Taxpayer supports Islamist groups who back the Taliban

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British taxpayers’ money went towards groups that promoted Islamist extremism and Taliban supporters, according to a landmark review. The finding that government-funded groups effectively promoted extremism is expected to provoke a backlash about the country’s counter-terrorism strategy. The shocking findings emerged during a review by Sir William Shawcross, a former head of the Charity Commission, into the Government’s anti-terror scheme Prevent.

A leaked draft of the report, seen by The Telegraph, uncovered how the Government’s own de-radicalisation strategy went badly wrong.

Groups funded by Prevent were led by people who allegedly supported the Taliban, defended banned militant Islamist groups and hosted hate preachers

The report draft alleges that the Government funded groups that “had promoted extremist narrative”.

Prevent was set up in immediate response to 9/11 and was developed over a number of years.

The scheme was tasked with stopping people from becoming terrorists or terrorist sympathisers.

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A number of groups and charities were awarded taxpayers’ money to help steer young Muslims in particular away from terrorism.

However, the Shawcross report found that a number of the organisations went on to promote extreme Islamist ideas.

Sir William was appointed to review the scheme in January 2021 by then-Home Secretary Priti Patel.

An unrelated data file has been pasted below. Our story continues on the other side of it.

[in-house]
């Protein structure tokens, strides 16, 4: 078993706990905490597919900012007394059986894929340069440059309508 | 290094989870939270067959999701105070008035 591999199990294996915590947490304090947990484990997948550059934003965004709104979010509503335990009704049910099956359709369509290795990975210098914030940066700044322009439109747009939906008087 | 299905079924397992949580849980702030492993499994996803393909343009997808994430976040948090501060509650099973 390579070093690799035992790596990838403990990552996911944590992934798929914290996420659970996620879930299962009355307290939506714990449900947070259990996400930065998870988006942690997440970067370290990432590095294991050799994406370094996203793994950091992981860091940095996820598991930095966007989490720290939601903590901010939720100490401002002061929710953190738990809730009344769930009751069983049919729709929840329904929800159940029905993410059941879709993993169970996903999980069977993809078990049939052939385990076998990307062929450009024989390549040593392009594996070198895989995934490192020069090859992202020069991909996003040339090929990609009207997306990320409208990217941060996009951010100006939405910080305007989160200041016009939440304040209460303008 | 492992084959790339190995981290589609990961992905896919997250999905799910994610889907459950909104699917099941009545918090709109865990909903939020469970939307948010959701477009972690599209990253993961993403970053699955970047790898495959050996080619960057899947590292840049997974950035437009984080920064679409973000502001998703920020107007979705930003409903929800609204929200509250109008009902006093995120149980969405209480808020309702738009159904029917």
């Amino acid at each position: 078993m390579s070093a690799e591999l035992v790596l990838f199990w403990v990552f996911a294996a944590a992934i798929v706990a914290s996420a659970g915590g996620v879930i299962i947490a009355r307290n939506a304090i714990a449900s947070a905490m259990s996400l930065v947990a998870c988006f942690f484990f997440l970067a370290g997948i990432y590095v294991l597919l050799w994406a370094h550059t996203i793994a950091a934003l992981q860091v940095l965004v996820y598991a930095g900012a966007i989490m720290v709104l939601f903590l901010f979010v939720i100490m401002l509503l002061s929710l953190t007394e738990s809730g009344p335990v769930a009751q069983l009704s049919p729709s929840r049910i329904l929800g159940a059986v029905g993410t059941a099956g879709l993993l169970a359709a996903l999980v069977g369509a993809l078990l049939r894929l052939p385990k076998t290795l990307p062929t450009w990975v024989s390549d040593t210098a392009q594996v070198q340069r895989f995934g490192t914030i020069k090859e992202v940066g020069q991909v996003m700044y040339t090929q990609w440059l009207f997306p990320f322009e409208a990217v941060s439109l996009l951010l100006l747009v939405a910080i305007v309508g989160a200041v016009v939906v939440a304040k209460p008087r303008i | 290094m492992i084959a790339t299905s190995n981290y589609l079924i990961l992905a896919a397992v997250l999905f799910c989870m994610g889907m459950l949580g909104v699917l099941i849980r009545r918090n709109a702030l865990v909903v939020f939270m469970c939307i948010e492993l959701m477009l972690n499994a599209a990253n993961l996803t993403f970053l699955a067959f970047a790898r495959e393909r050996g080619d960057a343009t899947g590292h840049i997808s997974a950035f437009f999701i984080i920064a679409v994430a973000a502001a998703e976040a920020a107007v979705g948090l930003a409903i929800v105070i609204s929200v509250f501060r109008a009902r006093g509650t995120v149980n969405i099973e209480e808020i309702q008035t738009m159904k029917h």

His independent review was delivered to the Home Office in late April but has been repeatedly delayed amid ongoing fact and legal checks.

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The draft report claims that Prevent spends too much time on far-right terrorism at the expense of Islamic extremism.

The long-delayed review also alleges that Prevent places too much emphasis on treating people with terrorist sympathies as victims.

The review reportedly cites four examples to make its argument.

According to the leaked draft, the report will read: “These findings raise serious questions about whether Prevent is knowingly taking this approach and, if not, whether it operates robust due diligence procedures and has an acceptable level of understanding of Islamist extremism.”

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However, sources told The Telegraph that the draft report may be “watered down” before it is released amid fears it could stir Islamophobia and community tensions.

One person said: “Home Office officials are terrified of looking like they are picking on Muslims.”

A Downing Street spokesman said: “The review will be published in due course. It remains right that we take the time to prepare and deliver a considered response.”

The spokesman also defended Prevent, saying the scheme “remains a vital tool for early intervention and safeguarding”.

Prevent has previously come under pressure in the past after it was revealed the terrorist who murdered Tory MP Sir David Amess had been referred to the programme but continued to plot his attack.

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